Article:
MyRWA agrees that there are many opportunities for additional Infiltration/Inflow reductions throughout the watershed. MyRWA recommends that DEP require any new applicants for sewer hook-up permits in the Alewife Brook and upper Mystic watershed to contribute to I/I reductions. Given the continued risk to human health caused by CSOs and flooding in the Mystic River watershed, MyRWA requests that DEP require aggressive I/I reductions, beyond the standard 4:1 reduction, so that these health issues can be remediated quickly and to ensure that additional sewage from new developments does not exacerbate the current problems. Further, MyRWA requests that DEP consider a moratorium on sewer connection permits in areas tributary to CSOs. MyRWA feels that such a moratorium would be in the spirit of the "Nine Minimum Controls" required by EPA and would help communities focus their resources on eliminating untreated sewage discharges.

C. Notification to the Public of CSO Discharges and Impacts
MyRWA is pleased to see that quarterly reporting of CSO activations and volumes will be required of MWRA, Cambridge, and Somerville. MyRWA recommends that these quarterly reports also include updates about the public notification modes required in Section C. Specifically, the permittees should: 1) describe where signs have been installed; 2) provide information about the required press conference, including the date, a list of attendees, and a summary of the message presented; 3) provide verification that EPA, DEP, local health agents and MyRWA have been emailed about the occurrence of CSO discharges; and 4) provide a brief description of any recent updates to the permittees' websites related to CSO issues. It is not MyRWA's intention that duplicate information being generated, but rather that the required public notification be verified to the enforcement agencies.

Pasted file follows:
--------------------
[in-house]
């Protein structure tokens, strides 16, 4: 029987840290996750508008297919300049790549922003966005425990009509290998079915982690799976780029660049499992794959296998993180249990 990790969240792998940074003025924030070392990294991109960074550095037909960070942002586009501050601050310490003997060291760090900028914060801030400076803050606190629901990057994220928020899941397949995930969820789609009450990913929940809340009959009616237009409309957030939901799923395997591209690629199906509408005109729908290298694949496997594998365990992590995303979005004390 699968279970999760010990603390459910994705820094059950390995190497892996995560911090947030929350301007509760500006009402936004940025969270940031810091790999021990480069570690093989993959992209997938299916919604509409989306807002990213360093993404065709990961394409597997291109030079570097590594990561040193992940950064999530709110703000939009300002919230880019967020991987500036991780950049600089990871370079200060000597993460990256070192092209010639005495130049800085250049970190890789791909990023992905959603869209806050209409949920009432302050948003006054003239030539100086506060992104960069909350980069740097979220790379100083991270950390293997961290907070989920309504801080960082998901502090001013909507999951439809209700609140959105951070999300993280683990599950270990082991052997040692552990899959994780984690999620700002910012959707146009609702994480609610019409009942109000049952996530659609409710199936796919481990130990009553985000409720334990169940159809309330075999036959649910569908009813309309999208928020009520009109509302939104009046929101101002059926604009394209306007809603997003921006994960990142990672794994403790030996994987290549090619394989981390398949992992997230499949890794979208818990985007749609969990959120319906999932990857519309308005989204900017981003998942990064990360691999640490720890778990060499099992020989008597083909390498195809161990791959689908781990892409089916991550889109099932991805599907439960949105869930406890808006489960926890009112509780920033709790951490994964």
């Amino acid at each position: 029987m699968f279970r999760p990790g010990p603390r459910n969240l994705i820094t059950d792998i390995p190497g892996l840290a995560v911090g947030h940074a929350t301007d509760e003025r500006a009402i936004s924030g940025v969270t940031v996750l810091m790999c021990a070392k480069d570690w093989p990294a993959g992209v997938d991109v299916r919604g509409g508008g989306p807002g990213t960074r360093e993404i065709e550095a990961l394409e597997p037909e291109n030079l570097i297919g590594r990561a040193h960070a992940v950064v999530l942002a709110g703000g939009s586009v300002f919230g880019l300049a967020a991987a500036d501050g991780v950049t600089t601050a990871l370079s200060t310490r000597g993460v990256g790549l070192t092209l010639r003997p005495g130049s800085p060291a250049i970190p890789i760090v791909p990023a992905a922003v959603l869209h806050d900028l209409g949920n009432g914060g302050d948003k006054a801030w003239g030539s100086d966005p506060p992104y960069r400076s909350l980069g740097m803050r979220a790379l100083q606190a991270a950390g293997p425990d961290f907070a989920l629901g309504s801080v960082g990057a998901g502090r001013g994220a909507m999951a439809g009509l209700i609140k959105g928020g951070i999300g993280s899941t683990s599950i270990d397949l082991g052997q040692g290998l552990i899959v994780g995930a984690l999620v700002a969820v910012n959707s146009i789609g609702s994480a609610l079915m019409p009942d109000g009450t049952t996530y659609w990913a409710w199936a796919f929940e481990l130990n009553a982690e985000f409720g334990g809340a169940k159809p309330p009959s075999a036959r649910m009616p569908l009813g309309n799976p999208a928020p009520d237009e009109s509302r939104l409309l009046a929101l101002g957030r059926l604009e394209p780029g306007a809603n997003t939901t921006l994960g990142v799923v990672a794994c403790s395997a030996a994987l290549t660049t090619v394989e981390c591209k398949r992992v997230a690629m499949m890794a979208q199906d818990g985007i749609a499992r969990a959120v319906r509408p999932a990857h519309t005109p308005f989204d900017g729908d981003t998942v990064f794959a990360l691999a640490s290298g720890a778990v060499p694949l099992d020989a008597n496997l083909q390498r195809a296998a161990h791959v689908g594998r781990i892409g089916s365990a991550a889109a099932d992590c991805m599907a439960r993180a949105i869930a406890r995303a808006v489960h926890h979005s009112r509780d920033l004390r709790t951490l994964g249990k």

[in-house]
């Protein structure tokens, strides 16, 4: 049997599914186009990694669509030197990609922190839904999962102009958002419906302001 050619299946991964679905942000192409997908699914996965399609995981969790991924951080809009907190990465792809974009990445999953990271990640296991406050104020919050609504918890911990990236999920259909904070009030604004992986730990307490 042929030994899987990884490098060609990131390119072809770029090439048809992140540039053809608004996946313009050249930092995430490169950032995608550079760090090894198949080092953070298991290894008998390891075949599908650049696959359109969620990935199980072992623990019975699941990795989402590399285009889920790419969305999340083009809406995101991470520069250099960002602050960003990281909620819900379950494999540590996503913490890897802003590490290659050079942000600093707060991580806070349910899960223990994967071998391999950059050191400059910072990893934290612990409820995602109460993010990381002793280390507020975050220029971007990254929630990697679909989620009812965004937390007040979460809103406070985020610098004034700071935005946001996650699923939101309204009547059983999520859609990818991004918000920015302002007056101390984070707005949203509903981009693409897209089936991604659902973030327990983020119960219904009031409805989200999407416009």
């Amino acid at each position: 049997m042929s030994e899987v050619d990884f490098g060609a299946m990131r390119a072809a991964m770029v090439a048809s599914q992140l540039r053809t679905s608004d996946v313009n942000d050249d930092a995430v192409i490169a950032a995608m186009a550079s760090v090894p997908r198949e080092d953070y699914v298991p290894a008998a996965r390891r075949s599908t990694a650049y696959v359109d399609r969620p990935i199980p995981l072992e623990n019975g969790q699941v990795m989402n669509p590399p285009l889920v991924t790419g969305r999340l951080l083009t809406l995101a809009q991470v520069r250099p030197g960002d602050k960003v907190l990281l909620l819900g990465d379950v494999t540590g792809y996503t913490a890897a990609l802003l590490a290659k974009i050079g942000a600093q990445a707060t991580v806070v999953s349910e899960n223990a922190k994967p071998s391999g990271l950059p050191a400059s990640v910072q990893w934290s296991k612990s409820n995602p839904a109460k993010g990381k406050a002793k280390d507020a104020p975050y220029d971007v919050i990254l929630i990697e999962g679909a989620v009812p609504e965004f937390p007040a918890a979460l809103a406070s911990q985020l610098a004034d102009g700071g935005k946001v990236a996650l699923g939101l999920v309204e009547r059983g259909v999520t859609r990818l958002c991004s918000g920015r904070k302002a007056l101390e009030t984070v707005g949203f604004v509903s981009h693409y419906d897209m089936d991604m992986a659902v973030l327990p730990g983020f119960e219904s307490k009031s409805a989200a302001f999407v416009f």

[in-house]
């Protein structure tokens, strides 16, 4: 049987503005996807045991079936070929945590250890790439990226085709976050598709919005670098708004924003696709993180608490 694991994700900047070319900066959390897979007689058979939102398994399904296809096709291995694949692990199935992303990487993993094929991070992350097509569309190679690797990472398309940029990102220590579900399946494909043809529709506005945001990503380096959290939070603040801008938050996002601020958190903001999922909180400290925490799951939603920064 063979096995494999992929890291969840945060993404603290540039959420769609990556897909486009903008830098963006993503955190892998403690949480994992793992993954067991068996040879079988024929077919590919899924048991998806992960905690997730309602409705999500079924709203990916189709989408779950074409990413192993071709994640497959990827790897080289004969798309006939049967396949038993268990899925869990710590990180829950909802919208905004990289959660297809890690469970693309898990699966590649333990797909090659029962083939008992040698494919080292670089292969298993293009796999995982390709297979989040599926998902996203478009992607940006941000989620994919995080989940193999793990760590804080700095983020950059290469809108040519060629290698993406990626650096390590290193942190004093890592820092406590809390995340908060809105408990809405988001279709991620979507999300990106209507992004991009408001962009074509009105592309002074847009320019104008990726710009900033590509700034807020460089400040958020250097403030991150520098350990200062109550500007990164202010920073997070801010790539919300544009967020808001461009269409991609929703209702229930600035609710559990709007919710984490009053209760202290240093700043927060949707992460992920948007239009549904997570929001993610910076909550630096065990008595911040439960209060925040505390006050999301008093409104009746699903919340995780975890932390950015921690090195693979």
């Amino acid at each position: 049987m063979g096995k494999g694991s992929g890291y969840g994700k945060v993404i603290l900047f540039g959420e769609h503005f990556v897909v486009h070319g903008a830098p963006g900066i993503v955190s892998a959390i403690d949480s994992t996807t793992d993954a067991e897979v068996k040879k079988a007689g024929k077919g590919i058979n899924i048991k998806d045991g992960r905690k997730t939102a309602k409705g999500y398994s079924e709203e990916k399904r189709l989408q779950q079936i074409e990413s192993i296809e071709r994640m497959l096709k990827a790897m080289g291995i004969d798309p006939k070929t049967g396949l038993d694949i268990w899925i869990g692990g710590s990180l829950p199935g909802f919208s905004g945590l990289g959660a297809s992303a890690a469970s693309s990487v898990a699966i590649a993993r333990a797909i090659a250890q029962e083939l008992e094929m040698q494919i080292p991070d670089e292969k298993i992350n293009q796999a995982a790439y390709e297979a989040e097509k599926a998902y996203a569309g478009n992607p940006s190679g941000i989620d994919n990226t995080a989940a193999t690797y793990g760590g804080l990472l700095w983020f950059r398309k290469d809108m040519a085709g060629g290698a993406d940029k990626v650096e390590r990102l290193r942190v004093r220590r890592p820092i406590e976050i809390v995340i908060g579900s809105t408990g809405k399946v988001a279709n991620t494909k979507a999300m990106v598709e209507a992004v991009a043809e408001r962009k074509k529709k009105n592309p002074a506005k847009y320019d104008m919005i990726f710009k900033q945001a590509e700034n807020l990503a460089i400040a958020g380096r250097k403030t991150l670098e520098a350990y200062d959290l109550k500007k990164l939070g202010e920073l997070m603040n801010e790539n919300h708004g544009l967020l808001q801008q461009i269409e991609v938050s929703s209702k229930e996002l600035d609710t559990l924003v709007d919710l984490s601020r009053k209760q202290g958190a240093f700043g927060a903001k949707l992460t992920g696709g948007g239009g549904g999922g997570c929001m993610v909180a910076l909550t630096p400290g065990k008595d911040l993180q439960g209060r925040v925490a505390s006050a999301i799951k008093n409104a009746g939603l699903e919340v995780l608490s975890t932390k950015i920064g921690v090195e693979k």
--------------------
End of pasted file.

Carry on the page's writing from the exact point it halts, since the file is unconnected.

D. Receiving Water Monitoring
MyRWA is pleased to have been a partner in the Alewife and Mystic River water quality data collection effort and is interested in continuing its relationships with MWRA and the Cities of Cambridge and Somerville in collecting quality data on the health of the Mystic.

As noted in our previous comment letters, receiving water and stormwater samples collected by MyRWA and analyzed by EPA have produced bacteria counts that are an order of magnitude lower than those collected and analyzed by MWRA at its laboratory. MyRWA has also noted that our data characterizing the bacteria in CSOs discharges in Alewife Brook are lower and more variable than the one average value used by MWRA to model bacterial loads from CSOs in the Final Variance Report.

This spring, MyRWA and MWRA cooperated in a joint sampling effort that has begun to identify the extent and reasons for these discrepancies. MyRWA would like to continue this cooperative effort with the MWRA laboratory and hopes that the MWRA will continue to assist MyRWA with analysis of monthly baseline sampling. Working together and comparing results is the best way to develop a reliable characterization of stormwater quality, CSO concentrations, and CSO impacts to receiving waters in the Mystic watershed.

E. Infrastructure Planning Requirements
MyRWA believes that the infrastructure planning requirements include the steps needed to analyze the remaining challenges toward elimination of CSOs and illegal sanitary sewer overflows to the Mystic River. We expect that continuing collaboration among MRWA, the City of Cambridge, and the City of Somerville will lead to the optimization of the sewage collection system in the Alewife Brook/Upper Mystic River watershed.


MyRWA thanks the DEP for the opportunity to comment on this draft Variance. We look forward to continuing the dialogue with DEP, EPA, MWRA and the Cities of Cambridge and Somerville, and to continuing progress on this important issue. Please contact me if you have questions about MyRWA's comments.


Nancy Hammett
Executive Director

cc Rep. Anne Paulsen
Senator Robert Havern
Rep. Jim Marzilli
Arlington Board of Selectmen

PHONE: 781-316-3438 o FAX: 781-641-2103 o WEBSITE: WWW.MYSTICRIVER.ORG